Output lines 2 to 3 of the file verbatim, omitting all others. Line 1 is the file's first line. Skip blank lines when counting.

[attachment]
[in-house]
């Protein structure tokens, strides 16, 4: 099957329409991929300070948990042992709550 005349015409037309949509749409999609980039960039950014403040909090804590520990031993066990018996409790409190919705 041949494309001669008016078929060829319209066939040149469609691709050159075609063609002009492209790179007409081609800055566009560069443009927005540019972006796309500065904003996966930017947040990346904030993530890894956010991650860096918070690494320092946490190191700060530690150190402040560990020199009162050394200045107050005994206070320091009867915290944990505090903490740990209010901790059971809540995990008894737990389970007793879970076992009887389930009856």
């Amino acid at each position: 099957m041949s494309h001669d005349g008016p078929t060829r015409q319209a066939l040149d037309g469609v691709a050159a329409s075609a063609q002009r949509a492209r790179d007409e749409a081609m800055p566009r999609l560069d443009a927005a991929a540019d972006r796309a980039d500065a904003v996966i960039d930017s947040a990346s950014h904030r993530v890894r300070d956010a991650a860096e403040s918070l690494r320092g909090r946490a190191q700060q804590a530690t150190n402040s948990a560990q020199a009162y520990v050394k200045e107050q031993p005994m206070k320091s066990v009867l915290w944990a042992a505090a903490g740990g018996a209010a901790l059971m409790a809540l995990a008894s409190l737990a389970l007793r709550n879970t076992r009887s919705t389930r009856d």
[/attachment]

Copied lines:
């Protein structure tokens, strides 16, 4: 099957329409991929300070948990042992709550 005349015409037309949509749409999609980039960039950014403040909090804590520990031993066990018996409790409190919705 041949494309001669008016078929060829319209066939040149469609691709050159075609063609002009492209790179007409081609800055566009560069443009927005540019972006796309500065904003996966930017947040990346904030993530890894956010991650860096918070690494320092946490190191700060530690150190402040560990020199009162050394200045107050005994206070320091009867915290944990505090903490740990209010901790059971809540995990008894737990389970007793879970076992009887389930009856």
């Amino acid at each position: 099957m041949s494309h001669d005349g008016p078929t060829r015409q319209a066939l040149d037309g469609v691709a050159a329409s075609a063609q002009r949509a492209r790179d007409e749409a081609m800055p566009r999609l560069d443009a927005a991929a540019d972006r796309a980039d500065a904003v996966i960039d930017s947040a990346s950014h904030r993530v890894r300070d956010a991650a860096e403040s918070l690494r320092g909090r946490a190191q700060q804590a530690t150190n402040s948990a560990q020199a009162y520990v050394k200045e107050q031993p005994m206070k320091s066990v009867l915290w944990a042992a505090a903490g740990g018996a209010a901790l059971m409790a809540l995990a008894s409190l737990a389970l007793r709550n879970t076992r009887s919705t389930r009856d």